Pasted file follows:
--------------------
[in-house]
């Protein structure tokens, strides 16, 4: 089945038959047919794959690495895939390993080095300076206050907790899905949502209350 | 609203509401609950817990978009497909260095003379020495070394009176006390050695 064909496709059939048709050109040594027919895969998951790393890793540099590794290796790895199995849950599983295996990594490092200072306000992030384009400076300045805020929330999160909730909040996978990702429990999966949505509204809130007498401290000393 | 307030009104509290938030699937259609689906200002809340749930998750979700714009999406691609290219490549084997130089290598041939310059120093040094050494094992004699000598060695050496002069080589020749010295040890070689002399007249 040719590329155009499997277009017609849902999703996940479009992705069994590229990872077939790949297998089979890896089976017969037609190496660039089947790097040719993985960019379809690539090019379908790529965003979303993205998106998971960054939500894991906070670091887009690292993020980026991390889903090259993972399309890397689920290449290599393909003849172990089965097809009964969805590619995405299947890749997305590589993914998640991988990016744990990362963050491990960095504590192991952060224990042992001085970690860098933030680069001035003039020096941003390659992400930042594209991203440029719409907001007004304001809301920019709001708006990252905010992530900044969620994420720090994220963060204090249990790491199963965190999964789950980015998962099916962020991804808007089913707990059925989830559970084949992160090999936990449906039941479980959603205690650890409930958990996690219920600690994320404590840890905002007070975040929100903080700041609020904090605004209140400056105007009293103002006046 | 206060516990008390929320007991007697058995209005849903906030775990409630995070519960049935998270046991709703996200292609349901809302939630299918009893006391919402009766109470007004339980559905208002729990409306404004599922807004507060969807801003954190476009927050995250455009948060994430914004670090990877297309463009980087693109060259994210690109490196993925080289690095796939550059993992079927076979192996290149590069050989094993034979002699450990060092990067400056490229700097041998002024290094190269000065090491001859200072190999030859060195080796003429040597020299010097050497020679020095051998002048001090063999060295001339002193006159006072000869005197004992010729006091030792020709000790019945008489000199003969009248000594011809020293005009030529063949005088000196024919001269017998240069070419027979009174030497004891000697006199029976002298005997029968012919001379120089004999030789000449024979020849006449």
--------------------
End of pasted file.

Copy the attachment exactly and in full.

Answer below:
[in-house]
């Protein structure tokens, strides 16, 4: 089945038959047919794959690495895939390993080095300076206050907790899905949502209350 | 609203509401609950817990978009497909260095003379020495070394009176006390050695 064909496709059939048709050109040594027919895969998951790393890793540099590794290796790895199995849950599983295996990594490092200072306000992030384009400076300045805020929330999160909730909040996978990702429990999966949505509204809130007498401290000393 | 307030009104509290938030699937259609689906200002809340749930998750979700714009999406691609290219490549084997130089290598041939310059120093040094050494094992004699000598060695050496002069080589020749010295040890070689002399007249 040719590329155009499997277009017609849902999703996940479009992705069994590229990872077939790949297998089979890896089976017969037609190496660039089947790097040719993985960019379809690539090019379908790529965003979303993205998106998971960054939500894991906070670091887009690292993020980026991390889903090259993972399309890397689920290449290599393909003849172990089965097809009964969805590619995405299947890749997305590589993914998640991988990016744990990362963050491990960095504590192991952060224990042992001085970690860098933030680069001035003039020096941003390659992400930042594209991203440029719409907001007004304001809301920019709001708006990252905010992530900044969620994420720090994220963060204090249990790491199963965190999964789950980015998962099916962020991804808007089913707990059925989830559970084949992160090999936990449906039941479980959603205690650890409930958990996690219920600690994320404590840890905002007070975040929100903080700041609020904090605004209140400056105007009293103002006046 | 206060516990008390929320007991007697058995209005849903906030775990409630995070519960049935998270046991709703996200292609349901809302939630299918009893006391919402009766109470007004339980559905208002729990409306404004599922807004507060969807801003954190476009927050995250455009948060994430914004670090990877297309463009980087693109060259994210690109490196993925080289690095796939550059993992079927076979192996290149590069050989094993034979002699450990060092990067400056490229700097041998002024290094190269000065090491001859200072190999030859060195080796003429040597020299010097050497020679020095051998002048001090063999060295001339002193006159006072000869005197004992010729006091030792020709000790019945008489000199003969009248000594011809020293005009030529063949005088000196024919001269017998240069070419027979009174030497004891000697006199029976002298005997029968012919001379120089004999030789000449024979020849006449």